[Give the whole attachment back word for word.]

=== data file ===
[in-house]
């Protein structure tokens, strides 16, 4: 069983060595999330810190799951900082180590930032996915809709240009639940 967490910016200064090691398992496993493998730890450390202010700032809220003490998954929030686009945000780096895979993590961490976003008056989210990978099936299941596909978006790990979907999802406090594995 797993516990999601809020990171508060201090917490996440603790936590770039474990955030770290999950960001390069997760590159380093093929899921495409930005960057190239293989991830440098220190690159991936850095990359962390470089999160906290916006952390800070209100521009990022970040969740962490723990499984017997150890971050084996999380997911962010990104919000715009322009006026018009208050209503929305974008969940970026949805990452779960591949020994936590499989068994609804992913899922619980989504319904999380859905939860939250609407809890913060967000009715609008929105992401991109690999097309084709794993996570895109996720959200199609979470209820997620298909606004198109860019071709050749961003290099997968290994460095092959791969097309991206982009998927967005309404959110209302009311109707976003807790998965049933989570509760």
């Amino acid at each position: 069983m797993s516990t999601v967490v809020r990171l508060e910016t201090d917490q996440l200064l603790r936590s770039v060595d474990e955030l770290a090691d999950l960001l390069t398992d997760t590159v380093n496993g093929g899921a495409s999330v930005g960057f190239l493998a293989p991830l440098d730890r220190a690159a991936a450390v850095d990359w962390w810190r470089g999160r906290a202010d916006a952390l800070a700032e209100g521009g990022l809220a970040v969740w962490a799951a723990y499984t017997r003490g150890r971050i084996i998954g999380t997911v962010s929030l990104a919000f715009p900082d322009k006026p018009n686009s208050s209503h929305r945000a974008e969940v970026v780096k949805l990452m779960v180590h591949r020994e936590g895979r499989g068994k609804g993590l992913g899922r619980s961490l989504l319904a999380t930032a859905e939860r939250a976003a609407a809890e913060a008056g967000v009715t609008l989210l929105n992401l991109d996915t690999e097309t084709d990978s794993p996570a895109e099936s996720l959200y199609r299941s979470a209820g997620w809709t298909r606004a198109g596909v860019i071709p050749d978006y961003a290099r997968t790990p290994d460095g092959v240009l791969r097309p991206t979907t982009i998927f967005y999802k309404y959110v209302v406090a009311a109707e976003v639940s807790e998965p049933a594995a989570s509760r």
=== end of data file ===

[in-house]
């Protein structure tokens, strides 16, 4: 069983060595999330810190799951900082180590930032996915809709240009639940 967490910016200064090691398992496993493998730890450390202010700032809220003490998954929030686009945000780096895979993590961490976003008056989210990978099936299941596909978006790990979907999802406090594995 797993516990999601809020990171508060201090917490996440603790936590770039474990955030770290999950960001390069997760590159380093093929899921495409930005960057190239293989991830440098220190690159991936850095990359962390470089999160906290916006952390800070209100521009990022970040969740962490723990499984017997150890971050084996999380997911962010990104919000715009322009006026018009208050209503929305974008969940970026949805990452779960591949020994936590499989068994609804992913899922619980989504319904999380859905939860939250609407809890913060967000009715609008929105992401991109690999097309084709794993996570895109996720959200199609979470209820997620298909606004198109860019071709050749961003290099997968290994460095092959791969097309991206982009998927967005309404959110209302009311109707976003807790998965049933989570509760």
């Amino acid at each position: 069983m797993s516990t999601v967490v809020r990171l508060e910016t201090d917490q996440l200064l603790r936590s770039v060595d474990e955030l770290a090691d999950l960001l390069t398992d997760t590159v380093n496993g093929g899921a495409s999330v930005g960057f190239l493998a293989p991830l440098d730890r220190a690159a991936a450390v850095d990359w962390w810190r470089g999160r906290a202010d916006a952390l800070a700032e209100g521009g990022l809220a970040v969740w962490a799951a723990y499984t017997r003490g150890r971050i084996i998954g999380t997911v962010s929030l990104a919000f715009p900082d322009k006026p018009n686009s208050s209503h929305r945000a974008e969940v970026v780096k949805l990452m779960v180590h591949r020994e936590g895979r499989g068994k609804g993590l992913g899922r619980s961490l989504l319904a999380t930032a859905e939860r939250a976003a609407a809890e913060a008056g967000v009715t609008l989210l929105n992401l991109d996915t690999e097309t084709d990978s794993p996570a895109e099936s996720l959200y199609r299941s979470a209820g997620w809709t298909r606004a198109g596909v860019i071709p050749d978006y961003a290099r997968t790990p290994d460095g092959v240009l791969r097309p991206t979907t982009i998927f967005y999802k309404y959110v209302v406090a009311a109707e976003v639940s807790e998965p049933a594995a989570s509760r």